Our clients are increasingly interested in understanding and acknowledging indigenous data rights and Māori data sovereignty in the context of their privacy programmes and practices.  Two insightful sessions at the summit confirmed to us that while there can be overlaps between Māori data sovereignty issues and privacy issues, Māori data sovereignty issues are about so much more than where data is stored, or what is written in a privacy policy, and should not be considered as a 'bolt on' to privacy compliance. 

This is because Māori data may be much more than 'personal information': information relating to a maunga or other aspects of te ao Māori is as deserving of safeguarding as personally identifiable information, and (conversely) information relating to identifiable individuals may give rise to rights vesting in iwi or hapū, and not just the individual(s) concerned.  This means that principles of Māori data sovereignty may not align neatly with the Information Privacy Principles in the Privacy Act.  Where issues do overlap, Māori data sovereignty considerations may be so fundamental that they pre-empt or override the approach to privacy.  Each situation may require nuanced analysis from a public law, tikanga and Te Tiriti perspective (as well as a privacy perspective) to find the right outcome.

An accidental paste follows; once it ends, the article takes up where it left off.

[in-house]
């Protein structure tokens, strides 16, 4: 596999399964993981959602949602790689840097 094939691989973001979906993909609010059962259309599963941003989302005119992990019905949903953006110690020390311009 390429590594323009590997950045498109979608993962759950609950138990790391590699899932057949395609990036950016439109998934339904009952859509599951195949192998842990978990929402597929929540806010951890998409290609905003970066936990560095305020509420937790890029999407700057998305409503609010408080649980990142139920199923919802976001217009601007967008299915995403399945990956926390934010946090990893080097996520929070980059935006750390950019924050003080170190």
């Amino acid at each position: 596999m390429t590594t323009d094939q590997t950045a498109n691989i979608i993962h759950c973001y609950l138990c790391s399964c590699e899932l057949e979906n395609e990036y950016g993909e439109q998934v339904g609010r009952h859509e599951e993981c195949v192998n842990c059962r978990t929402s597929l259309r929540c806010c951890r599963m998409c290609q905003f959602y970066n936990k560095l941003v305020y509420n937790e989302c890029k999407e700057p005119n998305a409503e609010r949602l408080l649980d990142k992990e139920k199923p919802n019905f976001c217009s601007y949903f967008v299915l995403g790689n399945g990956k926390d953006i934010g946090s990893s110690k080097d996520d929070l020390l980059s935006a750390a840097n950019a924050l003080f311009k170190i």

1. Getting the basics right remains fundamental

With fast paced global regulatory change, increasingly sophisticated cyber criminals, and the constant availability of new data-led technologies, there is a lot going on that can keep privacy specialists up at night. 

The key message from the summit was that, while the stakes are certainly getting higher, the fundamentals of a good privacy programme are not materially changing overall.  By focusing on the basics like only collecting and keeping data that is really needed, treating individuals fairly, communicating transparently, and knowing what data is being held, organisations can set themselves up to manage privacy risk in a way that remains resilient for years to come.